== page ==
- The advertising revenue growth rate among key social and messaging companies dropped in Q1 this year to an annual rate of 26.2%, compared to 52% in Q1 2018 as user growth stalled in key regions like North America and Europe, per a study that researcher WARC shared with sister publication Mobile Marketer. While the growth rate was slower, ad revenue reached $17.9 billion in Q1, the second highest on record for Facebook, Pinterest, Snap, Twitter, Tencent and Weibo.
- The ease of mobile payment has made social shopping a norm in China, while Western companies are still early in that process, the study found. Facebook's announcements around a new "Libra" cryptocurrency that can be used for transactions in Messenger and WhatsApp is indicative of how social media companies are prioritizing social commerce growth, WARC said.
- Consumer distrust of social media companies — and the broader tech industry, in general — has become a more significant issue with 50% of survey respondents saying those companies have too much power. Seventy percent of U.S. consumers don't trust information from social media sites, while just 42% said they trust influencers' opinions on products and services, per WARC.
Social media companies have been a significant catalyst in the multiyear shift of ad spending toward newer digital media, but their growth rate will continue to slow as they mature and reach the limits of the global $616 billion advertising market, which typically expands or contracts with the broader economy.
In North America, the biggest market for social advertising, which reached $8 billion in Q1, user growth has stalled for social media giants, and time using the platforms has stagnated at about two hours a day for the past three years, according to data cited by WARC.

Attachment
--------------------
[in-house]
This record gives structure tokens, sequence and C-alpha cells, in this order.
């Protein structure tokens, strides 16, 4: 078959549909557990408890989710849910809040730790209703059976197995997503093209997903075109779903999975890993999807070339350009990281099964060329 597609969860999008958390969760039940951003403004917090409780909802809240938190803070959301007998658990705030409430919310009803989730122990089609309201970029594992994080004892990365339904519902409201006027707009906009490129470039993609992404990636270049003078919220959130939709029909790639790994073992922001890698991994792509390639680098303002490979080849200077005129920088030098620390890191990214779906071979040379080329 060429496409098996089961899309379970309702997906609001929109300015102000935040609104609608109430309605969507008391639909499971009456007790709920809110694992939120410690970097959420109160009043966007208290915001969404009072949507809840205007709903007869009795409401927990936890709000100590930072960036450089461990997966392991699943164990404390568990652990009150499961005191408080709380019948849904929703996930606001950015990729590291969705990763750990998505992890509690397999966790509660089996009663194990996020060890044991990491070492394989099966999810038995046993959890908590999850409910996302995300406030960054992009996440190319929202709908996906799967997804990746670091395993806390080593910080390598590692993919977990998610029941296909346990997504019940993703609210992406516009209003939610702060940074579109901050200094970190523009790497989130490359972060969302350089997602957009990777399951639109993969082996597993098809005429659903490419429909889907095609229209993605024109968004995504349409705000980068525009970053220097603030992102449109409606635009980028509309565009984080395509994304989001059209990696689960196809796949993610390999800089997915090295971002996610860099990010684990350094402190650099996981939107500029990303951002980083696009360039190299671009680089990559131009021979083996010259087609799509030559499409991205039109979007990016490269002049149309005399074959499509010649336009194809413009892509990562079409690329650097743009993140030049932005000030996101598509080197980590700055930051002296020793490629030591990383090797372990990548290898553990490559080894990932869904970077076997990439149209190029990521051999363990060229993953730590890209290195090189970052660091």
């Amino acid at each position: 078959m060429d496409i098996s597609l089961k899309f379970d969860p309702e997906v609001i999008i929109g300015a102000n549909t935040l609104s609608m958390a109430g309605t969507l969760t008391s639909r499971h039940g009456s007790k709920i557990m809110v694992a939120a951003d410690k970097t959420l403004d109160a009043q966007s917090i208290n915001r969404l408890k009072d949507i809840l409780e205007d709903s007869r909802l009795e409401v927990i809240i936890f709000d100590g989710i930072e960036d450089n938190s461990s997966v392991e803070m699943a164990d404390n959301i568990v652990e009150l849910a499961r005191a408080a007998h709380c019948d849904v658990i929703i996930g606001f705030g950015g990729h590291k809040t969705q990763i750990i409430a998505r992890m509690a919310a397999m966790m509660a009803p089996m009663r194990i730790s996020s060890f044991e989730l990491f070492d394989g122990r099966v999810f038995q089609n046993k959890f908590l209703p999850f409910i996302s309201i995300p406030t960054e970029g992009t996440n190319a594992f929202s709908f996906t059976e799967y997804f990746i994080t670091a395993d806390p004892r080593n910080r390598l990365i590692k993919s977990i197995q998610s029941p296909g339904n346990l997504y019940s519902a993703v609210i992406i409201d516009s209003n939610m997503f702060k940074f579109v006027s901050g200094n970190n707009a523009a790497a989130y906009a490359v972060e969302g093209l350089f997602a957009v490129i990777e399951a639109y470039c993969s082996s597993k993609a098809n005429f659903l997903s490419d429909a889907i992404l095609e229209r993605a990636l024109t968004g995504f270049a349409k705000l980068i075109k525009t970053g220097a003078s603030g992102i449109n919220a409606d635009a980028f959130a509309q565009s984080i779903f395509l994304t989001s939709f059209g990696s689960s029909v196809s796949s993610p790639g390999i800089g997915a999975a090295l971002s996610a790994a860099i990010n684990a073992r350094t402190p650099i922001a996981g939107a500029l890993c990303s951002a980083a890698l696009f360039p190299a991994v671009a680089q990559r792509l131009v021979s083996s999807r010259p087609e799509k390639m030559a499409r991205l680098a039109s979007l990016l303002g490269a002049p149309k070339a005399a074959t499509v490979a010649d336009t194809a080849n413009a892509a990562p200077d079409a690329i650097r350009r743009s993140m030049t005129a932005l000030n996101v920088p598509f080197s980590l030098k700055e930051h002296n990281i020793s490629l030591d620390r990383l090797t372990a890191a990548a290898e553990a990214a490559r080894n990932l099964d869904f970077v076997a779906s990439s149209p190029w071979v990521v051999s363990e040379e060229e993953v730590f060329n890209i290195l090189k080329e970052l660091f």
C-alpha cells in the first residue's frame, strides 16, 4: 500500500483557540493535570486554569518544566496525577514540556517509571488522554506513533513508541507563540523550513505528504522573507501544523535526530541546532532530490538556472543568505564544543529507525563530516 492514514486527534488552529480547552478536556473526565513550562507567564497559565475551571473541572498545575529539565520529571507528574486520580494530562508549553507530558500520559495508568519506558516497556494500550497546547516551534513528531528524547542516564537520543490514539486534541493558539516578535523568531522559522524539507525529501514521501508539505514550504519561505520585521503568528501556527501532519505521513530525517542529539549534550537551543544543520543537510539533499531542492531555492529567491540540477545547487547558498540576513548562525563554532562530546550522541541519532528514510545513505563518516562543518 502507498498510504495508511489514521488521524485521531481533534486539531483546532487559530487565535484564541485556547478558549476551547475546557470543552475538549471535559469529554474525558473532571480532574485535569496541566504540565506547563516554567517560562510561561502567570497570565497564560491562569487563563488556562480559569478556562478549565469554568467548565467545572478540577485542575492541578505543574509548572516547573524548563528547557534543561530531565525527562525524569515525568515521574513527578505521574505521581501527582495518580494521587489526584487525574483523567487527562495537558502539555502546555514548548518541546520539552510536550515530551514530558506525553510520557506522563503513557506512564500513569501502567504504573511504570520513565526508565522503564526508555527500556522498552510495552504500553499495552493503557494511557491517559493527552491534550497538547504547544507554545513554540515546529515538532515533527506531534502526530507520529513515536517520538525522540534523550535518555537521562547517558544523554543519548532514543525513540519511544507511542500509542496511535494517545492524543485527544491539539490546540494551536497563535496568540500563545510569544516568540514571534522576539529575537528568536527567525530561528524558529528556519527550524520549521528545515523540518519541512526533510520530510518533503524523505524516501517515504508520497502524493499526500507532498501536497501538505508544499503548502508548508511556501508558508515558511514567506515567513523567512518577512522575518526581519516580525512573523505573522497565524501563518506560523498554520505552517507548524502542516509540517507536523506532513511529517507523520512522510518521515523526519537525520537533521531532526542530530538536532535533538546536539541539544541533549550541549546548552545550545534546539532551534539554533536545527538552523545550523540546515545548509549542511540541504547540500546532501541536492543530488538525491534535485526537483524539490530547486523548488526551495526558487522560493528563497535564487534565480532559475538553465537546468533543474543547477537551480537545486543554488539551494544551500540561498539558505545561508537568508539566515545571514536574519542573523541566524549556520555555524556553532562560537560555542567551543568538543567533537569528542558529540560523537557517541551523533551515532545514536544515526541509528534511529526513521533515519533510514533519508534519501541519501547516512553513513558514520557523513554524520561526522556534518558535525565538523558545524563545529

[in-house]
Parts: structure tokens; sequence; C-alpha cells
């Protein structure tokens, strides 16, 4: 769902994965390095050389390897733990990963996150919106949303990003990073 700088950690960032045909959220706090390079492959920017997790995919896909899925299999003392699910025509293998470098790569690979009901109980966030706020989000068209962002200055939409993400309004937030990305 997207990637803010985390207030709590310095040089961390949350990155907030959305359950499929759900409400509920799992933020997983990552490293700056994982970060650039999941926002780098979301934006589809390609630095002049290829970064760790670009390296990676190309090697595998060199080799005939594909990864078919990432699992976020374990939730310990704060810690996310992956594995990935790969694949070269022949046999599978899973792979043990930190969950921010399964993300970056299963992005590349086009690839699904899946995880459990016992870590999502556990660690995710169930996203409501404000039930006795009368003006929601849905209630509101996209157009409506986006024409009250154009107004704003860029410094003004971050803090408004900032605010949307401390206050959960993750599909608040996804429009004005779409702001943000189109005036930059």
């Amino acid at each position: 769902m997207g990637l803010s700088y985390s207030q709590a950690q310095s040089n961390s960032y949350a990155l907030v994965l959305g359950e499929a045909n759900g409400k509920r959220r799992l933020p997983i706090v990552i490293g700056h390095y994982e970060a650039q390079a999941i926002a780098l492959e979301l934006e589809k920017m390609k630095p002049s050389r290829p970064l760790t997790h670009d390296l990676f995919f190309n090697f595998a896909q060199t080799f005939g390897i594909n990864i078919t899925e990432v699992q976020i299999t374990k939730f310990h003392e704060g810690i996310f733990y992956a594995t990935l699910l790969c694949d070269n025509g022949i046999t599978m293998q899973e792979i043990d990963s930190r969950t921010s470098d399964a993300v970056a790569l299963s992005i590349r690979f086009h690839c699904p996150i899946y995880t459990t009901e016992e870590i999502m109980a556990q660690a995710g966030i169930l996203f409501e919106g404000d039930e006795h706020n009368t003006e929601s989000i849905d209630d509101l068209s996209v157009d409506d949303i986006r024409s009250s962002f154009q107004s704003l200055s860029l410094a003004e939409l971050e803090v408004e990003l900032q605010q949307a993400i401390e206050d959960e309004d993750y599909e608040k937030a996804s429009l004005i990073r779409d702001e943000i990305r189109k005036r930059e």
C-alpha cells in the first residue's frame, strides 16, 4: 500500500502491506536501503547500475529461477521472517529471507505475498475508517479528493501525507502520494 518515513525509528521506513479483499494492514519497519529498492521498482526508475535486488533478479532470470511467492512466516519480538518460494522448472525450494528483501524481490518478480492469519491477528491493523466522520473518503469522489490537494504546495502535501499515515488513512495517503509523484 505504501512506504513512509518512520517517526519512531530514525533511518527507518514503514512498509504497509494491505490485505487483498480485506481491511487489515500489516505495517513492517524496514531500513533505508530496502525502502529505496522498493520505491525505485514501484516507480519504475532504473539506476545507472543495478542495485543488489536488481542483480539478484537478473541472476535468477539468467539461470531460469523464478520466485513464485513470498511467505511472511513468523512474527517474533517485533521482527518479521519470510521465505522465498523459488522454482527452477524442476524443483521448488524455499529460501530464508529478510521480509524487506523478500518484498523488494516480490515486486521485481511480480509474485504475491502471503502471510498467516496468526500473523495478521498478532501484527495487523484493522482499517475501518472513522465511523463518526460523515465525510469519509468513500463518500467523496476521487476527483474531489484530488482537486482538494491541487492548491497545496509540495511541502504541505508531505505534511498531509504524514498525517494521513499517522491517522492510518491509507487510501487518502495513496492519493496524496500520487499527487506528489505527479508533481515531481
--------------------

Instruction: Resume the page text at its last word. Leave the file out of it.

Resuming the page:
Asia is, however, providing growth for social media companies, particularly India, Indonesia and the Philippines. Daily social time in the region has edged upward to two hours and 11 minutes a day from two hours and nine minutes in the prior year, but monetization rates are lower than in the West, WARC found.
Social advertising's slowing growth rate, which may decelerate even further amid signs of a pending recession, is driving some Western social media companies to seek new revenue streams from mobile commerce. It's a strategy that's worked well for Chinese social media companies like Tencent and Weibo that have benefited from consumer adoption of mobile payments. Tencent, which runs WeChat, made $3.2 billion from fintech in the first three months of the year, per data cited by WARC. Facebook, Instagram, Pinterest and Snap have expanded their support for online shopping to tap into this consumer interest in mobile commerce.
The biggest hurdle to social shopping among U.S. consumers is the lack of trust in social media companies. As Facebook prepares to start a cryptocurrency that consumers can use for transactions in its messaging apps, the social network will have to overcome past data-sharing scandals to gain acceptance, per WARC. As many as three-quarters of consumers limit their online footprint, with perceived misuse of personal data as the biggest cause of distrust in social platforms, per a study cited by WARC.